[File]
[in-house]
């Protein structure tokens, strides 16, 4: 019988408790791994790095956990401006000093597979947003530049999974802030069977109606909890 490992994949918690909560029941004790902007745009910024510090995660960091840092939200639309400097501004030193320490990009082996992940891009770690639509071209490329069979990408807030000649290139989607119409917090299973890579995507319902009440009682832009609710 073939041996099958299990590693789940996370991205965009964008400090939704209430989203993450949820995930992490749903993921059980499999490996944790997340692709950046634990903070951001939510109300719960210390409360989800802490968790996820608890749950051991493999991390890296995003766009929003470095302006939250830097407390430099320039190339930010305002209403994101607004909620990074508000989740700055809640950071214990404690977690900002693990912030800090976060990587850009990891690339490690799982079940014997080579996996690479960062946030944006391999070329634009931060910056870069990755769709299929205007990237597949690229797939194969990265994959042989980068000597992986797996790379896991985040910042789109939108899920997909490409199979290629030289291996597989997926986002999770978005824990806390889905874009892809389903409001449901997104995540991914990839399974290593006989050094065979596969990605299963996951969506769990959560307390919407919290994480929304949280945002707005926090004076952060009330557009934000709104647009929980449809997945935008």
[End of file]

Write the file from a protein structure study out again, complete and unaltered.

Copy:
[in-house]
């Protein structure tokens, strides 16, 4: 019988408790791994790095956990401006000093597979947003530049999974802030069977109606909890 490992994949918690909560029941004790902007745009910024510090995660960091840092939200639309400097501004030193320490990009082996992940891009770690639509071209490329069979990408807030000649290139989607119409917090299973890579995507319902009440009682832009609710 073939041996099958299990590693789940996370991205965009964008400090939704209430989203993450949820995930992490749903993921059980499999490996944790997340692709950046634990903070951001939510109300719960210390409360989800802490968790996820608890749950051991493999991390890296995003766009929003470095302006939250830097407390430099320039190339930010305002209403994101607004909620990074508000989740700055809640950071214990404690977690900002693990912030800090976060990587850009990891690339490690799982079940014997080579996996690479960062946030944006391999070329634009931060910056870069990755769709299929205007990237597949690229797939194969990265994959042989980068000597992986797996790379896991985040910042789109939108899920997909490409199979290629030289291996597989997926986002999770978005824990806390889905874009892809389903409001449901997104995540991914990839399974290593006989050094065979596969990605299963996951969506769990959560307390919407919290994480929304949280945002707005926090004076952060009330557009934000709104647009929980449809997945935008």